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From the day last June that Richard Baker announced his aim to take Hudson’s Bay Co. private, the biggest bone of contention has been the value of the retailer’s real estate.

On Tuesday, HBC released appraisals of its 79 store locations from Montreal to Vancouver to Manhattan to Beverly Hills. These are the calculations the special board committee used to assess the bid by Mr. Baker, HBC’s New York-based executive chairman, and his allies before recommending it last month.

Tuesday’s document dump won’t turn the large minority shareholders who oppose the $10.30-a-share bid into fans. But it does throw into stark relief how difficult it is to arrive at some of the higher real estate values that dissidents have long said HBC should tout – and that the bid should reflect.

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The release of the detailed appraisals, conducted by Cushman & Wakefield and CBRE, comes after the filing of the directors’ circular for the bid on Friday. That showed HBC’s financial adviser TD Securities calculated the range of fair market values for HBC stock at $10 to $12.25 a share. In October, the board recommended accepting the offer after Mr. Baker’s group, which control 57 per cent of the shares, sweetened it by $100-million.

The offer ascribes a value of $8.75 a share for the real estate, a big disappointment for the dissidents, including Catalyst Capital Group Inc., the largest minority holder with 17.5 per cent. Some have put that value north of $20, and have pointed to previous comments by chief executive Helena Foulkes pegging a higher worth. However, she last made the remarks before a series of major asset sales as well as a continued slide in retail results at the locations.

The evaluations contain a range for each property based on various scenarios, such as “as-is” based on forecast store sales, and “if leased at market rates” and “if subdivided and leased to numerous tenants.” There’s also a “dark” category assuming a store was empty, such as in a bankruptcy scenario. The worth of each varies a great deal within those.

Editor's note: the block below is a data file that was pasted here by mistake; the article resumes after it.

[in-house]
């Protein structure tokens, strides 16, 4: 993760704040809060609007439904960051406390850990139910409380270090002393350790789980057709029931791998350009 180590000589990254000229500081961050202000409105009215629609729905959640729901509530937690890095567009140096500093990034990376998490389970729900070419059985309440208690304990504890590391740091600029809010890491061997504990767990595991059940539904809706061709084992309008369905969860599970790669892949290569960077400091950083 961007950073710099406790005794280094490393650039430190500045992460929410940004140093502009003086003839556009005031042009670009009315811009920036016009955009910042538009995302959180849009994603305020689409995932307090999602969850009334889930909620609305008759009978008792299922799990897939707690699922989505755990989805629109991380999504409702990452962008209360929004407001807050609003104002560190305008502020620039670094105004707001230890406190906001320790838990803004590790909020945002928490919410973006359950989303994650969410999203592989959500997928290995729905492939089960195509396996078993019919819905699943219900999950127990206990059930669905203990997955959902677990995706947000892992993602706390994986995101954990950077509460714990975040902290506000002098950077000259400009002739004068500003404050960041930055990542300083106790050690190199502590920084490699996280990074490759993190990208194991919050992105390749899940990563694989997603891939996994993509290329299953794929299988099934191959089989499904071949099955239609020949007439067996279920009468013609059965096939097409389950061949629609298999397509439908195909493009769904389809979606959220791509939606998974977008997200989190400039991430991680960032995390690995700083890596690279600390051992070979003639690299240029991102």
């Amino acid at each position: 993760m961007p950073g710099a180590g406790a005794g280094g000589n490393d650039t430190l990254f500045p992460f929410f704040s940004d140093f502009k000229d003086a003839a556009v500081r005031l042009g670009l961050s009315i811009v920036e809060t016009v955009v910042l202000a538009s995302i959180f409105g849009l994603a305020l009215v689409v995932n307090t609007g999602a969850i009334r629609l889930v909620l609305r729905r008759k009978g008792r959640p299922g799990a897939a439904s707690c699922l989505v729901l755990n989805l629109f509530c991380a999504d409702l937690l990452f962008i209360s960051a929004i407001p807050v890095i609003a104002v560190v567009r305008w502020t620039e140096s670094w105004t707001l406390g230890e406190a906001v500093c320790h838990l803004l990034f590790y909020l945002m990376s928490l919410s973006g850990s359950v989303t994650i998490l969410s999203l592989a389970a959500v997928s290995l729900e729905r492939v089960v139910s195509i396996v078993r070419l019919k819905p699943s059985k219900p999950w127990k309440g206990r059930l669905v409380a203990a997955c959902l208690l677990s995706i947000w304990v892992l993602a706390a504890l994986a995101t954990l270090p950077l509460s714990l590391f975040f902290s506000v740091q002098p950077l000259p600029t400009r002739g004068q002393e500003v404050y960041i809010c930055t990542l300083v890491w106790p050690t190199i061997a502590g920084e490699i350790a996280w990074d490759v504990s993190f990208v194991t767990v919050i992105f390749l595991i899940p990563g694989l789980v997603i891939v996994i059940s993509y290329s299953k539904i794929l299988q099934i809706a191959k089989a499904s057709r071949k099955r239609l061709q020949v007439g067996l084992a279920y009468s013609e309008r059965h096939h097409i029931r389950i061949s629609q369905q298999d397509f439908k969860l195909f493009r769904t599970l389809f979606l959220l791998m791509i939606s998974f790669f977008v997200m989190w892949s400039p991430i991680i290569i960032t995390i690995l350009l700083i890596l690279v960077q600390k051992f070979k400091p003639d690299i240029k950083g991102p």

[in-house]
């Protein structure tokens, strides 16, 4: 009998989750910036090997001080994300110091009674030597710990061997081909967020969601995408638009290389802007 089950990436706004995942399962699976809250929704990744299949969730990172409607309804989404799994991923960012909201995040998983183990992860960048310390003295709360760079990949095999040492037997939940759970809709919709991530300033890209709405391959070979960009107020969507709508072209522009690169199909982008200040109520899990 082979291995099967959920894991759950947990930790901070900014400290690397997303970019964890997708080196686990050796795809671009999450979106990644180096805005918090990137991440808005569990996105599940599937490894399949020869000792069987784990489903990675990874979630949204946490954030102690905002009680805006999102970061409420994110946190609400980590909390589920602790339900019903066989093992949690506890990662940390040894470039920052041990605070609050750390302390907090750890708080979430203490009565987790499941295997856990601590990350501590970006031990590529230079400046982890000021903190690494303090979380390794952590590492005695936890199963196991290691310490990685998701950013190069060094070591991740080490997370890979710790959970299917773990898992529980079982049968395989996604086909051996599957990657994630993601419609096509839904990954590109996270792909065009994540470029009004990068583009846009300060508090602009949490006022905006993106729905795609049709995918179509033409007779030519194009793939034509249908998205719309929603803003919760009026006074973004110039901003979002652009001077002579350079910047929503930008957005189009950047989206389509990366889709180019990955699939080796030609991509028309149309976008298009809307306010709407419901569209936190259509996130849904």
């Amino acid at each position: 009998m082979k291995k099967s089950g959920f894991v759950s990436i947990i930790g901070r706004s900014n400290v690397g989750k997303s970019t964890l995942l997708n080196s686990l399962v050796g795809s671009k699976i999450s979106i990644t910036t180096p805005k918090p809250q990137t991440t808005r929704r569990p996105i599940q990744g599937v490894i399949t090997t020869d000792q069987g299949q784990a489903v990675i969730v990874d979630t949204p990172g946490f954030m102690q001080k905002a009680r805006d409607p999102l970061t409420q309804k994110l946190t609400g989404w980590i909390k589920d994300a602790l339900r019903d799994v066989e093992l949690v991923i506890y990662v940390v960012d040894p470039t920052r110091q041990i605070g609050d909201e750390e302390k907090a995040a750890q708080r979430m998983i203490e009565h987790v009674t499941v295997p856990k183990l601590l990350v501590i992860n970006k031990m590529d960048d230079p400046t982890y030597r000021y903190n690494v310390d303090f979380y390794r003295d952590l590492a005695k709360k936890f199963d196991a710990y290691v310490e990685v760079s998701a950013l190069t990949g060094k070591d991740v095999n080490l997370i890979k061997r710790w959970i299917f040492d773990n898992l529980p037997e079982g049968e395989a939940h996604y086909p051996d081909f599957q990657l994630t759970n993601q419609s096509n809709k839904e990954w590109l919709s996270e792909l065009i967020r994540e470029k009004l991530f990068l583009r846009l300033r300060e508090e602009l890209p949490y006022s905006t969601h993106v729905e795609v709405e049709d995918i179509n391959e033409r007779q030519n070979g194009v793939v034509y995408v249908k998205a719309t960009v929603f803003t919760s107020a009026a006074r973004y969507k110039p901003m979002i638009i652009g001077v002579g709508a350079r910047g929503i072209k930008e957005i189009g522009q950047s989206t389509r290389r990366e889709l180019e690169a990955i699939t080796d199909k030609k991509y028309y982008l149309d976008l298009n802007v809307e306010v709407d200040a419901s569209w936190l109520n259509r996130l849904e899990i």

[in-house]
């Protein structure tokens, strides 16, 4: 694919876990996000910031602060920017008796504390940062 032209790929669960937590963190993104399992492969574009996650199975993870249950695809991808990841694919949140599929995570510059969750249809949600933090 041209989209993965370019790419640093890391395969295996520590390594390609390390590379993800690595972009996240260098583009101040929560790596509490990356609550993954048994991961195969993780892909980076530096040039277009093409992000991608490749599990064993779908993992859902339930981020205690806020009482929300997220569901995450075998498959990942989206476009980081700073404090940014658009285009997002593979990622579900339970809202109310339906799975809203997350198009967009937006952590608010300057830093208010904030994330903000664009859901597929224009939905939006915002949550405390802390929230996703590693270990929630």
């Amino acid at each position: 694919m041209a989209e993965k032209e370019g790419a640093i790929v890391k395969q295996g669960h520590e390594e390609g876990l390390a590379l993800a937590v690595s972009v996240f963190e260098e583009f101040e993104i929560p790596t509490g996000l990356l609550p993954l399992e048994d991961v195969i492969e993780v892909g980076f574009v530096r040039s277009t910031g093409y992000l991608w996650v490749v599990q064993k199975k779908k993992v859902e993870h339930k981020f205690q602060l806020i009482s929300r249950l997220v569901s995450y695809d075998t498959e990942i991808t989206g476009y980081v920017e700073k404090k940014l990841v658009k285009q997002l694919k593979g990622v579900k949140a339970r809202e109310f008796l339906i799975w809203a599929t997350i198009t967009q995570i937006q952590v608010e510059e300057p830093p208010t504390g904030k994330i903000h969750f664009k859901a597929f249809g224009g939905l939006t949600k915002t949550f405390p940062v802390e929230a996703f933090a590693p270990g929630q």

Each store gets appraised based on the rent it generates, the capitalization rate – or ratio of net operating income to property value – and the debt against it. HBC also operates some of its stores in joint ventures with RioCan Real Estate Investment Trust and Simon Property Group, so the values reflect its percentage ownership within the per-share calculation.

If there’s one striking aspect of the worth of the HBC real estate, it’s the agony and ecstasy of its stores in various markets: some the grand, old heritage Bay stores that Canadians in major cities grew up with, others mall locations in suburbs in Canada and the United States sporting its major Hudson’s Bay and Saks Fifth Avenue banners.

At the top sits the flagship Saks store at 611 5th Ave. in New York, with an as-is value of US$1.6-billion. Built in 1923, the building, across from Rockefeller Center, is in one of the world’s best-known locales. With the debt applied, the equity value for HBC is pegged at $429-million, or $1.70 a share. At the opposite end is the 93-year-old Bay store at 450 Portage Ave. in Winnipeg, with its top three floors vacant. The appraisal gives the threadbare site a current as-is value to the HBC operation of $0, if leased to the retailer at an economic rate that accounts for rent, operating costs and future sales.

In both cases, it is not clear what a buyer might offer. Another retailer, for example, could be as wary as HBC is of the industry’s flagging operating results in competition with online shopping rivals, or the outlook for real estate in its own region, or capital it might have to invest. A prospective buyer seeking to convert a property into another type of business – say, residential – may have to shell out much more on renovations or even reconstruction.

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This makes the real estate value a tough hill to climb for any potential rival bidder, whether it’s an industry competitor or a real-estate specialist looking to generate rental income from HBC.

As it stands, investors see little chance of a richer offer with that more aggressive view. At a Toronto Stock Exchange price of $9.08 on Tuesday, the biggest risk the market is grappling with is that the current bid falls through when shareholders vote on Dec. 17.

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